Lebanese ministry calls for ban of Wonder Woman movie

Posted May 31, 2017

Movie fans are excited to see Gal Gadot's Wonder Woman get her own film as she takes center stage on Friday.

The security official, who spoke to reporters on condition of anonymity, noted that the process for banning the film - which requires the recommendation from a six-member ministry committee - had not yet begun. So, naturally, I'm thrilled that Wonder Woman is finally coming to the big screen, as the movie not only features an ensemble of tough, weapon-wielding women, but is genuinely great; it has just as many spectacular action scenes and moving monologues that you could hope for from the genre.

Lebanon is officially at war with Israel and has a decades-old law that boycotts Israeli products and bars Lebanese citizens from travelling or having contacts with Israelis. The campaign is advocating a ban because Gadot was a soldier in the Israeli army and has expressed support for Israel's military policies against the Gaza Strip.

Opening with a framing device that calls back to BvS, Wonder Woman is an origin story set during World War I. At the start of the film, Diana (Gal Gadot) lives with the Amazons on Themyscira in peace, largely oblivious to mankind, but bracing for the god of war, Ares, to bring chaos into her life.

The 32-year-old former soldier and Miss Israel - who is now starring as the superhero in the new DC Comics movie - admits there was a point where she considered giving up acting all together. It can be pretty hard to get behind portrayals of women in comics books and/or superhero movies because they're either defined by their relationship to a heroic man and/or wearing a form-fitting, skimpy costume that would be totally impractical for combat (or any other physical heroics that might occur).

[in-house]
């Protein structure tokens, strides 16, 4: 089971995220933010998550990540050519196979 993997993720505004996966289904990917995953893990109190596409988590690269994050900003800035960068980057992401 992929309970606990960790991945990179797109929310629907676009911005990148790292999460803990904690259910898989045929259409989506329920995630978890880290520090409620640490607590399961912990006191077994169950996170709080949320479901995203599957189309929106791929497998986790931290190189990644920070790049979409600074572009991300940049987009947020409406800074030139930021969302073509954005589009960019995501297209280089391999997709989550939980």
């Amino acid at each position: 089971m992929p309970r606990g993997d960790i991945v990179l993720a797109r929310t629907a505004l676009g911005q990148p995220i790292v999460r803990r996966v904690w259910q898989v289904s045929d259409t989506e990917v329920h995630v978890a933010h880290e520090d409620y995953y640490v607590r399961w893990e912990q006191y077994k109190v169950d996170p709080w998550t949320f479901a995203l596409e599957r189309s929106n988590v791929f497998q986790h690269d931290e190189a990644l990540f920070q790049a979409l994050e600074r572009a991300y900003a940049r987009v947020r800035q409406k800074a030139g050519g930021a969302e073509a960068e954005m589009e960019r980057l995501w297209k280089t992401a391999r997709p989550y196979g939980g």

While some praise Jenkins for being the first woman director behind a comic book action movie, others credit director Zack Snyder, who produced and wrote the script for the film.

Warner Bros., which has released the film, declined comment.

The all-new trailer for "Wonder Woman" took the world by storm Thursday morning.

While the technical aspects aren't always there and the action isn't as sharp as it should be - most glaringly in the third act fight that looks like a video game boss battle from 2005 - Gadot's performance as an unflinching but compassionate hero makes it all work.
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In the beginning of the trailer, a classic death comes to the big screen in a tragic, epic moment.

This is a valid reason of itself, especially since early on in the production, the team's push for Diana Prince's solo movie was to showcase how Wonder Woman is the heroine of love and compassion. Her character was already introduced in Batman v Superman and Justice League appears to have nothing to do with her broader mythology. "Many reviews also highlight Lucy Davis" comedic secretary Etta and Elena Anaya's villainous Dr. Muru (also known as Doctor Poison). Though she is very almost outstaged by [Elena] Anaya as Doctor Poison: "with her mask and haunted expression that suggests a twisted, blackened soul, they should hire for the Anaya next Bond film". While Diana comments about how the dress is hard to fight in, she still manages to navigate it easily, and Etta seems delighted - if a little uneasy - about her new friend's reaction to fashion.